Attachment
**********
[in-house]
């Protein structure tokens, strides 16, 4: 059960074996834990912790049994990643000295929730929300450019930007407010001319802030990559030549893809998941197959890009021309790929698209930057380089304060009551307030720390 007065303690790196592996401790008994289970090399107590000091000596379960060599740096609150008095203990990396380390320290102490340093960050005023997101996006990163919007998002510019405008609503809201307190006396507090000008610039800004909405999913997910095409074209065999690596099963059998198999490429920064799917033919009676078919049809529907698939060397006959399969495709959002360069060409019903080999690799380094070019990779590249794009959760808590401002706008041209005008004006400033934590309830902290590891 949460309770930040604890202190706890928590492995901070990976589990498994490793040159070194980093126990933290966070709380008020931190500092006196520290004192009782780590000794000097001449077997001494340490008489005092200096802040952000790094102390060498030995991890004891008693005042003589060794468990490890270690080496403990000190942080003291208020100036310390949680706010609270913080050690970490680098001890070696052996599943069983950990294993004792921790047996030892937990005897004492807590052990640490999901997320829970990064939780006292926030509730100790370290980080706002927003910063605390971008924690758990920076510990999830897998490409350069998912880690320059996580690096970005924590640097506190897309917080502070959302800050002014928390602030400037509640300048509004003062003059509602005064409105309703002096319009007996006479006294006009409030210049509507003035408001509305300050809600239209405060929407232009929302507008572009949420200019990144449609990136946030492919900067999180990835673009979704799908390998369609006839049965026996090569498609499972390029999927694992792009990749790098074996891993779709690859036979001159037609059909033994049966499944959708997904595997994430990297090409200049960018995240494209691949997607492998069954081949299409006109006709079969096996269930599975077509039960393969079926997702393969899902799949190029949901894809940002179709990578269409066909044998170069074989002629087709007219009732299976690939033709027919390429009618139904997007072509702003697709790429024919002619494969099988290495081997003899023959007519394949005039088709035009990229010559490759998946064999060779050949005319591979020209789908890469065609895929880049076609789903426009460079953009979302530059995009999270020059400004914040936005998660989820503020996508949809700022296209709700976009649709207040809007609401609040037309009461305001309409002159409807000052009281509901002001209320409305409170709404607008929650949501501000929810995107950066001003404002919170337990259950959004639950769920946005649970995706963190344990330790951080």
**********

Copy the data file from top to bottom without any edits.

[in-house]
């Protein structure tokens, strides 16, 4: 059960074996834990912790049994990643000295929730929300450019930007407010001319802030990559030549893809998941197959890009021309790929698209930057380089304060009551307030720390 007065303690790196592996401790008994289970090399107590000091000596379960060599740096609150008095203990990396380390320290102490340093960050005023997101996006990163919007998002510019405008609503809201307190006396507090000008610039800004909405999913997910095409074209065999690596099963059998198999490429920064799917033919009676078919049809529907698939060397006959399969495709959002360069060409019903080999690799380094070019990779590249794009959760808590401002706008041209005008004006400033934590309830902290590891 949460309770930040604890202190706890928590492995901070990976589990498994490793040159070194980093126990933290966070709380008020931190500092006196520290004192009782780590000794000097001449077997001494340490008489005092200096802040952000790094102390060498030995991890004891008693005042003589060794468990490890270690080496403990000190942080003291208020100036310390949680706010609270913080050690970490680098001890070696052996599943069983950990294993004792921790047996030892937990005897004492807590052990640490999901997320829970990064939780006292926030509730100790370290980080706002927003910063605390971008924690758990920076510990999830897998490409350069998912880690320059996580690096970005924590640097506190897309917080502070959302800050002014928390602030400037509640300048509004003062003059509602005064409105309703002096319009007996006479006294006009409030210049509507003035408001509305300050809600239209405060929407232009929302507008572009949420200019990144449609990136946030492919900067999180990835673009979704799908390998369609006839049965026996090569498609499972390029999927694992792009990749790098074996891993779709690859036979001159037609059909033994049966499944959708997904595997994430990297090409200049960018995240494209691949997607492998069954081949299409006109006709079969096996269930599975077509039960393969079926997702393969899902799949190029949901894809940002179709990578269409066909044998170069074989002629087709007219009732299976690939033709027919390429009618139904997007072509702003697709790429024919002619494969099988290495081997003899023959007519394949005039088709035009990229010559490759998946064999060779050949005319591979020209789908890469065609895929880049076609789903426009460079953009979302530059995009999270020059400004914040936005998660989820503020996508949809700022296209709700976009649709207040809007609401609040037309009461305001309409002159409807000052009281509901002001209320409305409170709404607008929650949501501000929810995107950066001003404002919170337990259950959004639950769920946005649970995706963190344990330790951080």